In addition to the active agents brought into suitable form the compositions may contain one or more pharmaceutically acceptable auxiliary material(s).
The compositions may be used in oral form, parenteral form, including intravenous, subcutaneous, intradermal, intramuscular, rectal, topical, buccal, dermal or sublingual forms, as well as in forms suitable for inhalation.
Formulations suitable for oral administration can be in unit dose form, such as capsules, tablets (e.g. tablet for chewing for pediatric use), can be in powder or in granulated form, in the form of aqueous or non-aqueous solution or suspension and water-in-oil or oil-in-water emulsion form.
Tablets can be prepared in compressed or molded form optionally using one or more auxiliary materials. Compressed tablets are prepared in an appropriate compressing machine in which the powdered or granulated active ingredients are optionally mixed with known auxiliary materials, such as binders, fillers, lubricants, disintegrators, wetting agents and flavouring substances. Examples of binding agents are the syrup, acacia, gelatine, sorbitol and polyvinylpirrolidone. Examples of fillers are different hydroxymethylcellulose fillers, lactose, sugar, microcrystalline cellulose, corn starch, calcium phosphate or hydroxymethylcellulose. Examples of lubricants are the magnesium stearate, stearic acid, talc, polyethylene glycol or silica gel. Examples of disintegrators are the potato starch or sodium glycolate. Molded tablets can be prepared from the mixture of powdered active agents and an inert liquid solvent in an appropriate molding machine. Tablets optionally may be coated by methods known in the pharmaceutical industry. Tablets with slow or controlled release can also be prepared.
Compositions for oral administration may also be in liquid form, such as aqueous or oily suspensions, solutions, emulsions, syrups or elixir. Such compositions may be prepared also in dry form which can be brought into the liquid form by suitable means just before treatment.
Said liquid formulations may contain known additives, such as suspending agents (sorbitol, syrup, methylcellulose, glucose syrup, gelatine, hydroxyethylcellulose, carboxymethylcellulose, aluminium stearate gel or edible hydrogenated fats), emulsifying agents (lecithin, sorbitan monooleate, acacia), non-aqueous materials (oil of sweet almond, fractionated coconut oil, esters, propylene glycol, ethyl alcohol), preservatives (methyl or propyl-p-hydroxybenzoate, sorbitol) or flavouring additives.
Compositions in suppository form may contain traditional vehicles, such as cocoa butter, solid fats, polyethylene glycol or glycerol and derivatives thereof.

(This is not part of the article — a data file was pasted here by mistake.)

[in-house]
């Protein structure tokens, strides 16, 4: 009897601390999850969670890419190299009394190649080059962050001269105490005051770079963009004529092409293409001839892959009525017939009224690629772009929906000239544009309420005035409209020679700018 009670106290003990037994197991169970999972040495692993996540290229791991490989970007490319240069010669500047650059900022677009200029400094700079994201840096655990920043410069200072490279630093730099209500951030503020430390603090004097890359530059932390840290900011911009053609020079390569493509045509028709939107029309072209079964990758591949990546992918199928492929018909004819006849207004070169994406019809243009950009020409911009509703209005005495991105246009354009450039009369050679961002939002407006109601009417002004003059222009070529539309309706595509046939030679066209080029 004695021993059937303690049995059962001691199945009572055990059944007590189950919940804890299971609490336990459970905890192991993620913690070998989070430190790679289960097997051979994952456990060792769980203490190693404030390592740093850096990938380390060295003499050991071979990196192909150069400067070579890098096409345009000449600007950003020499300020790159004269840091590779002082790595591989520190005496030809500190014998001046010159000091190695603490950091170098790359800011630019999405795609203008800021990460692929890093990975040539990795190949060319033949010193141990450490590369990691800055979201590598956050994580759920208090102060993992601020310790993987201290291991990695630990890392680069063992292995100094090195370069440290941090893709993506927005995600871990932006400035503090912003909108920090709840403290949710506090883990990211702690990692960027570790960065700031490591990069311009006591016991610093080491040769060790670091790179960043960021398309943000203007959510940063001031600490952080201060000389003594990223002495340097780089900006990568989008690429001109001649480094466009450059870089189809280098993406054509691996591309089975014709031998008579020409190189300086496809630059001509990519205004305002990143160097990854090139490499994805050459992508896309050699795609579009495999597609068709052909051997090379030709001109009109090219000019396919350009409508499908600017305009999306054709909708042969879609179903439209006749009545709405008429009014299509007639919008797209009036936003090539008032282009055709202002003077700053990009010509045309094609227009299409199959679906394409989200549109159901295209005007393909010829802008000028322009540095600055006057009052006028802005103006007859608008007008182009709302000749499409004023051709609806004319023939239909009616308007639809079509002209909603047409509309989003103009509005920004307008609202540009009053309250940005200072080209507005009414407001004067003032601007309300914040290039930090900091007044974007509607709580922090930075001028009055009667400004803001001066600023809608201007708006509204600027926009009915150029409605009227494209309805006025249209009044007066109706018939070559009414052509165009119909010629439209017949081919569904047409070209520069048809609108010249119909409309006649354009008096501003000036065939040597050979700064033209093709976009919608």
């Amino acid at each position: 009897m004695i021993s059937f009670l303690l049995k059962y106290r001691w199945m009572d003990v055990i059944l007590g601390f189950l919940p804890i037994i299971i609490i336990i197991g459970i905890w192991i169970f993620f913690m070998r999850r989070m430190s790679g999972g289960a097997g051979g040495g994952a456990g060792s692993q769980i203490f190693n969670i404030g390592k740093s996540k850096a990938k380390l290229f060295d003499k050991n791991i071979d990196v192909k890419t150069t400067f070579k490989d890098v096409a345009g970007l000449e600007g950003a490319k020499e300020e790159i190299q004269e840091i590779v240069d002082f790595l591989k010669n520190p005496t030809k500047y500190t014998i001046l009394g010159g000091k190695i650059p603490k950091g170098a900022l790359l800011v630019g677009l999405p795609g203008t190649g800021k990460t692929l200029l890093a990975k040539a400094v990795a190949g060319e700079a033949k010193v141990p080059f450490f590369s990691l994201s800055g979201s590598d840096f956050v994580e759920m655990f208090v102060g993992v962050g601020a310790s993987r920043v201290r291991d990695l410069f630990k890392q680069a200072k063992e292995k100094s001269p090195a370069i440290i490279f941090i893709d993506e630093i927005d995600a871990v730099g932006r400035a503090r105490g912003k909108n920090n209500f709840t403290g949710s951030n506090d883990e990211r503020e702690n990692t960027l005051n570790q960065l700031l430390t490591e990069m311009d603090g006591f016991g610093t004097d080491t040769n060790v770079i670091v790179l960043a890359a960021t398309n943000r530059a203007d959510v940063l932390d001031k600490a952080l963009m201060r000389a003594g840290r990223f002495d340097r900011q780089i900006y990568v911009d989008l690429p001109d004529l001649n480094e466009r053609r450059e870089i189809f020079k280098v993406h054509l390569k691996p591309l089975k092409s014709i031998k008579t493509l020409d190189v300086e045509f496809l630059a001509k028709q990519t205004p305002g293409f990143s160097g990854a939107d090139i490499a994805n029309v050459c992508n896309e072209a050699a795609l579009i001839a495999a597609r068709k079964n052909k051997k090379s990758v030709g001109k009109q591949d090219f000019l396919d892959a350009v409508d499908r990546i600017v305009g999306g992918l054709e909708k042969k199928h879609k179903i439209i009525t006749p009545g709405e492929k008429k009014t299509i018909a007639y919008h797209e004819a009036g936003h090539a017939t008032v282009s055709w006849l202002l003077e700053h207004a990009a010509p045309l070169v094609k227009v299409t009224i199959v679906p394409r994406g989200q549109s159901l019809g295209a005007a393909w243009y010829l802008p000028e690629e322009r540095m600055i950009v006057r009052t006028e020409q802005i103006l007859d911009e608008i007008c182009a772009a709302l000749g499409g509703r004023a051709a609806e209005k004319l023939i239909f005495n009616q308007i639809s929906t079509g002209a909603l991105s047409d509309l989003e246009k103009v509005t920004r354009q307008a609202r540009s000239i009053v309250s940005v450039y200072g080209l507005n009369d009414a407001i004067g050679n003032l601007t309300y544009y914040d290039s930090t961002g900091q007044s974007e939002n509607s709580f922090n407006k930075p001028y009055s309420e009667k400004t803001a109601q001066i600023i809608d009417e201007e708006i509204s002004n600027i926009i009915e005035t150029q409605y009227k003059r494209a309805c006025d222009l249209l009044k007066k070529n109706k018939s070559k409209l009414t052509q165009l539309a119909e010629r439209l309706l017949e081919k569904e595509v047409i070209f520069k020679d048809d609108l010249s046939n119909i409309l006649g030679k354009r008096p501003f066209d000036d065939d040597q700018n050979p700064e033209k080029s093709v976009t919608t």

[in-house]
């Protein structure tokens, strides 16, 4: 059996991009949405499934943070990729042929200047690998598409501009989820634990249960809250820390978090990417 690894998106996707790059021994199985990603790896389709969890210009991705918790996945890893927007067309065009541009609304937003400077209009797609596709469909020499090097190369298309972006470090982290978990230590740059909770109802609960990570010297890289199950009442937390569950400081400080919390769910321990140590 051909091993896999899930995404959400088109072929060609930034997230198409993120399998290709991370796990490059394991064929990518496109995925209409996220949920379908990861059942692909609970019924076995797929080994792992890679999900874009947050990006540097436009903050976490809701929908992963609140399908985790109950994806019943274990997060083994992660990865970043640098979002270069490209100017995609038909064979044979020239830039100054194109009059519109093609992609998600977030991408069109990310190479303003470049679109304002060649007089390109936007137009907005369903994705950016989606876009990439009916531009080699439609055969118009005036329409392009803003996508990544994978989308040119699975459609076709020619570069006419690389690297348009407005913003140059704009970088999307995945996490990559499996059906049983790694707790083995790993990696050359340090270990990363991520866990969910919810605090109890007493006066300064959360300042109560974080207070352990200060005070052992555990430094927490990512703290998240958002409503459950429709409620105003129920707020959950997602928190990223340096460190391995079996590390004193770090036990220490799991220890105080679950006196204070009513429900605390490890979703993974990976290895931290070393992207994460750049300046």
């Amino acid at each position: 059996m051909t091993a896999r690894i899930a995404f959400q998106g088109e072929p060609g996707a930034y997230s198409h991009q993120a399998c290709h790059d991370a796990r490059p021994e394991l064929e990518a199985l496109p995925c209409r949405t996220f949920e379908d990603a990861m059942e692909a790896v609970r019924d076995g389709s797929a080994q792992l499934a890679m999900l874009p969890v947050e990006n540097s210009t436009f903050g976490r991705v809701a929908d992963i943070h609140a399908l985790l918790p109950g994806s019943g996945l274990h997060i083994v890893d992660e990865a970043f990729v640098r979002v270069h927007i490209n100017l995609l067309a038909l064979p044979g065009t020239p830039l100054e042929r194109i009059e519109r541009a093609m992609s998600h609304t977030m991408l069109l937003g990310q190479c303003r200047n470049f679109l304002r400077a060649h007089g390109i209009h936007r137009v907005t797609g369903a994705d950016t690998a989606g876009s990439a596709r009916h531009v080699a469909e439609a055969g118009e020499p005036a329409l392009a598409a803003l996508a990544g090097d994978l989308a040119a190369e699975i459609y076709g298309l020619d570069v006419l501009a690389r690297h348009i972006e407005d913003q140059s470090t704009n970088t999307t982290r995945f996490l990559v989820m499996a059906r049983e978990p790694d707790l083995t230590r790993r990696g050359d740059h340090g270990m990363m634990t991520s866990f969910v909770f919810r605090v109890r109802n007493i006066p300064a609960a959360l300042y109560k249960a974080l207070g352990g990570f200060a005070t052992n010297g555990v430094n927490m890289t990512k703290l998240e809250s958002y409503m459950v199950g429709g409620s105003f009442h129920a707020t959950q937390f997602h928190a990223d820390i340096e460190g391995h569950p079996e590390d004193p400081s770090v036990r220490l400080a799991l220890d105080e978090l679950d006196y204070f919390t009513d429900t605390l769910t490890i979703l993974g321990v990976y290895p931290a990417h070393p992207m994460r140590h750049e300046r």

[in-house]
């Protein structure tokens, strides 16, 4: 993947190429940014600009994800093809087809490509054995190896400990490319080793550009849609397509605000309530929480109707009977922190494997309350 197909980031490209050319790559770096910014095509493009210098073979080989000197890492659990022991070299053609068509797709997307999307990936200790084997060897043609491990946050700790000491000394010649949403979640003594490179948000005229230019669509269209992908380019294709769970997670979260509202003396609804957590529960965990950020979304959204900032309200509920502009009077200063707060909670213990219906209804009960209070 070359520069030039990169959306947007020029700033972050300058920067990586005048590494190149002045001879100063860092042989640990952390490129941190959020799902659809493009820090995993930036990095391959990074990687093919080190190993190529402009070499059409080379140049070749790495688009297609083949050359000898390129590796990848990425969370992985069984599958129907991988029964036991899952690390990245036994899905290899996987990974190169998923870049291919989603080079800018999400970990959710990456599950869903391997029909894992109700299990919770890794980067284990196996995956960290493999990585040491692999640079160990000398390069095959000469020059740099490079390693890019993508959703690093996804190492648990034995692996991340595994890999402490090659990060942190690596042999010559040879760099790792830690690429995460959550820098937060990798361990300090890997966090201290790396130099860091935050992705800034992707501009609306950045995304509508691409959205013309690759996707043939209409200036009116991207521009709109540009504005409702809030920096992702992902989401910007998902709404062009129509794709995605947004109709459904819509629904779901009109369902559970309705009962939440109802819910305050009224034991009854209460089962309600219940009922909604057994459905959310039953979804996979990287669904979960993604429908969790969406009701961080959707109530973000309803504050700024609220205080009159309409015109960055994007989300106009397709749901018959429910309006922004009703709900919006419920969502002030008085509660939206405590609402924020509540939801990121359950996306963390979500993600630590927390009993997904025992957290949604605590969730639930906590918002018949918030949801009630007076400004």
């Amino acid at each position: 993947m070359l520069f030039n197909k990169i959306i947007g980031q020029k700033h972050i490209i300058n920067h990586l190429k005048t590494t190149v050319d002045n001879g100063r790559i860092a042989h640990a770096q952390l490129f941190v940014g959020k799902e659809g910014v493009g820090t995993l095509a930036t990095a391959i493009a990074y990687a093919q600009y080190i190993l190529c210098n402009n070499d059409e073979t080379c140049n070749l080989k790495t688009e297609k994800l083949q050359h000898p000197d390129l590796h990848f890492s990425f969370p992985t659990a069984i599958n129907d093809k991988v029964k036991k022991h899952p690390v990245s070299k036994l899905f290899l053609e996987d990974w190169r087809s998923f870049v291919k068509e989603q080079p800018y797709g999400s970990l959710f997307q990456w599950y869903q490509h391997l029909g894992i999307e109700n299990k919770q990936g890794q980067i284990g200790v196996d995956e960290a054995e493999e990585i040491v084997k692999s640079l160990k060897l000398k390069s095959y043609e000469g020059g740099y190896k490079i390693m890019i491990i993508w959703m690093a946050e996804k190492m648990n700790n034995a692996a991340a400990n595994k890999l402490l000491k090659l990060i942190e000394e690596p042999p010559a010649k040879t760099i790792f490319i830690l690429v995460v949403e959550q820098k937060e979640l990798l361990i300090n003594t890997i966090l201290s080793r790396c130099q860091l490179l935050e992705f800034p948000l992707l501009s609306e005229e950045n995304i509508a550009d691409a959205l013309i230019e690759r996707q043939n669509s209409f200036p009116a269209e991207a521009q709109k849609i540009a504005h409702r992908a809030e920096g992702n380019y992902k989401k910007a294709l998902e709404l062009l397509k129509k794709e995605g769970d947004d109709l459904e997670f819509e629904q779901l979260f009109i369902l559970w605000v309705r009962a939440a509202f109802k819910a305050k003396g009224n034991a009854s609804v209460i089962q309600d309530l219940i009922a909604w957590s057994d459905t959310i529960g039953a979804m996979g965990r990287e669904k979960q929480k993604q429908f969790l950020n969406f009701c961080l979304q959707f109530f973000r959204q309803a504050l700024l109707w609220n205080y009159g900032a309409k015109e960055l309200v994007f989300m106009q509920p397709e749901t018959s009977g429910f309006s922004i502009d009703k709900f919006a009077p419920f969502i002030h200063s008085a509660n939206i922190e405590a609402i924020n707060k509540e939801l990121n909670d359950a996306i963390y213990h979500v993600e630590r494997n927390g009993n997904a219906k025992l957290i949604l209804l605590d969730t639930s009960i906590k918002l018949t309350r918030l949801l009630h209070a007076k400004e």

Compositions for parenteral use are aqueous or non-aqueous sterile solutions for injection and may contain antioxidants, buffers, bactericides and substances dissolved in isotonic solution. The composition is then filled e.g. in ampules (one or more unit dose) or can be stored in lyophilized form.
Examples of compositions suitable for topical use are in the form of cream, gel, ointment or transdermal plaster.
Examples of intranasal compositions are sprays, dusts or drops.
Composition suitable for use in the treatment may be an aerosol spray containing in addition to the active ingredient a propellant, such as carbon dioxide 1,1,1-trifluorethane, 1,1,1,2,3,3,3,-heptafluorpropane or the like.
Inhibition of the Spinal Reflex
Our experiments were performed according to the methods described by Otsuka and Konishi (Otsuka, M., Konishi, S. Electrophysiology of mammalian spinal cord in vitro. Nature 252, 733-734; 1974), with slight modifications (Kocsis, P. et al. Participation of AMPA- and NMDA-type excitatory amino acid receptors in the spinal reflex transmission, in rat. Brain Research Bulletin 60: 81-91; 2003). The L5 dorsal root of the isolated, hemisected spinal cord preparation was stimulated by supramaximal electrical impulse and the reflex potential from the L5 ventral root was recorded. Different components of the reflex potential obtained are well distinguishable based on their post-stimulus latencies and durations.
The sodium channel blockers in general and among them tolperisone and eperisone, which are closely related both in structure and activity, show considerable spinal reflex inhibitory effect in the hemisected spinal cord preparation, in vitro. This preparation is ideal for the investigation of pharmacodynamic interactions between two substances, since metabolic factors take no part in them.
The results are shown in
Addition of the serotonin uptake inhibitor induced significant increase in the sodium channel blocking activity in each case.
Alterations in the potencies of the sodium channel blockers at elevated serotonin tone were also measured in vivo, namely their tremor inhibitory action was tested in the GYKI 20039-induced tremor test.